The pursuit of a fluid patient record has birthed boundless tech initiatives in U.S. healthcare and the driving force at the crux of those auspicious efforts is health information exchange (HIE).
While the HIE moniker can represent both the act of mobilizing health information between organizations (typically within a given region or health system) and the organizations facilitating that exchange, the goal is singular: a longitudinal patient record that moves and grows with the patient over time. Designed to cultivate collaboration and transparency among fragmented caregivers, HIEs offer providers access to more complete patient records at the right place and the right time to better inform clinical decision making and improve care outcomes.
The ONC presently recognizes three types of health information exchange:
The bulk of the HIE groundwork laid out to date falls under the umbrella of directed exchange. Federal funding helped kick-start state HIE programs beginning in 2010, with annual or monthly subscription fees (paid by health organizations to the regional HIEs those facilities elect to connect with) constituting the bulk of HIE’s operating revenue beyond that initial funding.
For many state and community HIEs, financial sustainability has been a barrier to success, as have issues related to interoperability, the technical practice of sharing and interpreting data between systems.
While some cite the lack of a universal national model as the culprit in failed HIE instances, entities like Great Lakes Health Connect (GLHC) – a successful, self-sustaining, private HIE – see things differently.
GLHC is Michigan’s largest HIE, connecting 85 percent of the state’s acute care beds, 4,000 provider offices, and 6.5 million unique patient records. As GLHC Marketing and Communications Manager Brian Mack puts it, “Rather than an endorsement of a rush to a national HIE standard, the varied range of progress in HIE development from state to state highlights the need to focus concerted energy on bringing all states up to a minimum level of connectivity. Without it, establishing a national standard becomes that much more challenging.”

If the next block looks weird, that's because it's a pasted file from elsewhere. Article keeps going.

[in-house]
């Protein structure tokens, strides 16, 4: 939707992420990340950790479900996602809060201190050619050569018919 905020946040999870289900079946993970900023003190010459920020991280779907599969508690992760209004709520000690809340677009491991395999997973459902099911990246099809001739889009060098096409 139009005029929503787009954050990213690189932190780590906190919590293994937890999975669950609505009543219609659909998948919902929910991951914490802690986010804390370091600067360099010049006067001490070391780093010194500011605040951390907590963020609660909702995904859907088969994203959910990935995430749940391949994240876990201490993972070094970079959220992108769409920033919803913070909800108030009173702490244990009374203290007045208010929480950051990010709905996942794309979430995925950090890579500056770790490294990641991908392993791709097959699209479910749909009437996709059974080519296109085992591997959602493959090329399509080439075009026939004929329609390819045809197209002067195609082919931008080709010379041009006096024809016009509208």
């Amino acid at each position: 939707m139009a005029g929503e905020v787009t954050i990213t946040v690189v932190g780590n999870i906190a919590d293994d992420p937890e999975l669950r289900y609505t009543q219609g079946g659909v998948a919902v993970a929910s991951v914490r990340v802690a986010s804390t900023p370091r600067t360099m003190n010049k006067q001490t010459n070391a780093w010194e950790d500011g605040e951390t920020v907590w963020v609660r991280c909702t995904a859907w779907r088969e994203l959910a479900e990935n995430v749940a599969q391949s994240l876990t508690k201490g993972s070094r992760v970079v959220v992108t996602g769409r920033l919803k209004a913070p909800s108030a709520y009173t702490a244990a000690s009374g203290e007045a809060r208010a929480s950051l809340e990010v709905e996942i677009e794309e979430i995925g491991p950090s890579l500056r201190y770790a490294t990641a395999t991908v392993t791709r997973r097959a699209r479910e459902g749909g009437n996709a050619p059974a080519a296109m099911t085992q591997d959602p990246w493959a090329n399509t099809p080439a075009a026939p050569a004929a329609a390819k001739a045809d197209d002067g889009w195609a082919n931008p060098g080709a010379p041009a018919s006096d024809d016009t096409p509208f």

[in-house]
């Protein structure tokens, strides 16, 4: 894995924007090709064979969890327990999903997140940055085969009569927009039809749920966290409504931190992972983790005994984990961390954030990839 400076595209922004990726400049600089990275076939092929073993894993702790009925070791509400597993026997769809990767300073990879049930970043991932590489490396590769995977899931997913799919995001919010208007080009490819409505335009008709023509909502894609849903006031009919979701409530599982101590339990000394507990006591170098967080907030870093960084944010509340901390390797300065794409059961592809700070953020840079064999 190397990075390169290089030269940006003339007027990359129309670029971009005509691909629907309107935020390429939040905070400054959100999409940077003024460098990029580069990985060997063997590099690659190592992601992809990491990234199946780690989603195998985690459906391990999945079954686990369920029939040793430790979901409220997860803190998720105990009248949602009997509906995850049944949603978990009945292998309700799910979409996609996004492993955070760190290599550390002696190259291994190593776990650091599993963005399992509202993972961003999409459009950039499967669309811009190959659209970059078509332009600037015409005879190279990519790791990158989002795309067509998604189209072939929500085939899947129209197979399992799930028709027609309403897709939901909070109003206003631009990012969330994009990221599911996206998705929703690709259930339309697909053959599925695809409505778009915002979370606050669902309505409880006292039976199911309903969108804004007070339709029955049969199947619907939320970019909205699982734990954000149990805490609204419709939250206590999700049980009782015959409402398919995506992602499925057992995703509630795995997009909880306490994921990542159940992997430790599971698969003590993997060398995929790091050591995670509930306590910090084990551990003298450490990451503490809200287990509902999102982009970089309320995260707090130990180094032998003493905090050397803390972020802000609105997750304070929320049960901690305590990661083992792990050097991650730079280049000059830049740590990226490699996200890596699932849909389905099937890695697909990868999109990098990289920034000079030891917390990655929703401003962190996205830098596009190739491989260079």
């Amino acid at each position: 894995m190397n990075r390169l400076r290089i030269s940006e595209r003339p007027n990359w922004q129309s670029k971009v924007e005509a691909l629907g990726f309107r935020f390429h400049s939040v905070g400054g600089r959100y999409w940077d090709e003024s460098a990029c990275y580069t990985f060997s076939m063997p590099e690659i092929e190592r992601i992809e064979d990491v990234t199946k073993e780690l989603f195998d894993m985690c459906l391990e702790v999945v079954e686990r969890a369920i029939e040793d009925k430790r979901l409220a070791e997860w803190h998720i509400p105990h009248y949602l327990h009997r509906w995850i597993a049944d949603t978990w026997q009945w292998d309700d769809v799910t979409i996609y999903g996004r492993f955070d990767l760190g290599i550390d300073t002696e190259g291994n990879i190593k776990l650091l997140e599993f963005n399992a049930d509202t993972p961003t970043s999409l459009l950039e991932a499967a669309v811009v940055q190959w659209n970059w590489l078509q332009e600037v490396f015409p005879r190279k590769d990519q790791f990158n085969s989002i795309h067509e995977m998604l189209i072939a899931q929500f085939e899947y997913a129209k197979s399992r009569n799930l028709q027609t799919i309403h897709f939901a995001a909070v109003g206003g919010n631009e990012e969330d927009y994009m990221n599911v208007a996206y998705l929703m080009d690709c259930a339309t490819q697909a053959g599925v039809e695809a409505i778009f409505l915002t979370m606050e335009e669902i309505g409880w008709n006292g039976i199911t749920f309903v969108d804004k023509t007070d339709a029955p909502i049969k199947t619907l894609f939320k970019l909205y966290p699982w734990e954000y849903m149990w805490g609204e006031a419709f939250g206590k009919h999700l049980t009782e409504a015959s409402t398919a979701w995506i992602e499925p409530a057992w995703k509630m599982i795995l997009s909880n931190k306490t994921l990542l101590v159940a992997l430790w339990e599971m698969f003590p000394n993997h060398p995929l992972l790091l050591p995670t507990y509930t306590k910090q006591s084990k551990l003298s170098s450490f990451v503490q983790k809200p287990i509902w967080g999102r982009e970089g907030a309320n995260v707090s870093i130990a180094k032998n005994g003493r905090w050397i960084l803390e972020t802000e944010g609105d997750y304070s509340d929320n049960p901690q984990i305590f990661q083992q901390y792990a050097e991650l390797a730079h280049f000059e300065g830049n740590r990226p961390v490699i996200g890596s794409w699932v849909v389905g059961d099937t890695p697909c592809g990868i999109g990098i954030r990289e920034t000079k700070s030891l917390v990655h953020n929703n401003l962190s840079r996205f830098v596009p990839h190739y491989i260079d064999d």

To that end, the Sequoia Project, an independent advocate for interoperability and operator of the nation’s largest HIE, was established in 2012 to help address challenges in effective, national patient data exchange. The non-profit’s initiatives include a Testing Program to validate exchange practices for its eHealth Exchange members, and Carequality, a public-private collaborative dedicated to establishing a common interoperability framework.
FHIR (Fast Healthcare Interoperability Resources) Specification, HL7’s latest data structure and standardization framework, has also emerged as a promising new standard for exchanging health information electronically.
As HIEs work through the technical barriers to Directed and Query-Based Exchange, the industry faces new obstacles related to patient involvement in Consumer Mediated Exchange.
Some healthcare industry stakeholders suggest that “increasing the consistency with which patients engage with new technology will be critical in achieving higher-quality outcomes at a reduced cost.” But what does patient involvement in HIE look like?
Patient data privacy and security is a hot topic in healthcare at large and HIEs in particular, and rightfully so. HIE’s patient consent process falls under either opt-in or opt-out classification and varies from state to state.
GLHC’s Brian Mack elaborates: “Michigan, for example, is an opt-out state. [That] means that all patient records in the state are automatically accessible in the community repository, unless a patient specifically requests they not be. What this means for us as an HIE is that we don’t need to market directly to consumers to get them to agree to have their records shared. It also significantly limits the need for me as a marketer to focus much energy or resources on building a business-to-consumer presence for GLHC.”
“Louisiana is an opt-in state, and I know that they do a lot of direct patient-engagement work, including [operating] a central portal that all of their participating hospitals have endorsed. Basically, the burden of getting patients to opt-in is greater than getting them to engage with the hospital directly once they are on board. The competitive dynamics, as well as Meaningful Use requirements, are disincentives for building a universal patient portal. The hospitals, understandably, want their patients to be accessing their health information through [the hospitals’] proprietary portals. They will collaborate across competitive lines to assure that the data is shared securely and seamlessly across the state because everyone benefits from having access to that information, but they retain their own interests in maintaining ownership of their patient relationships.”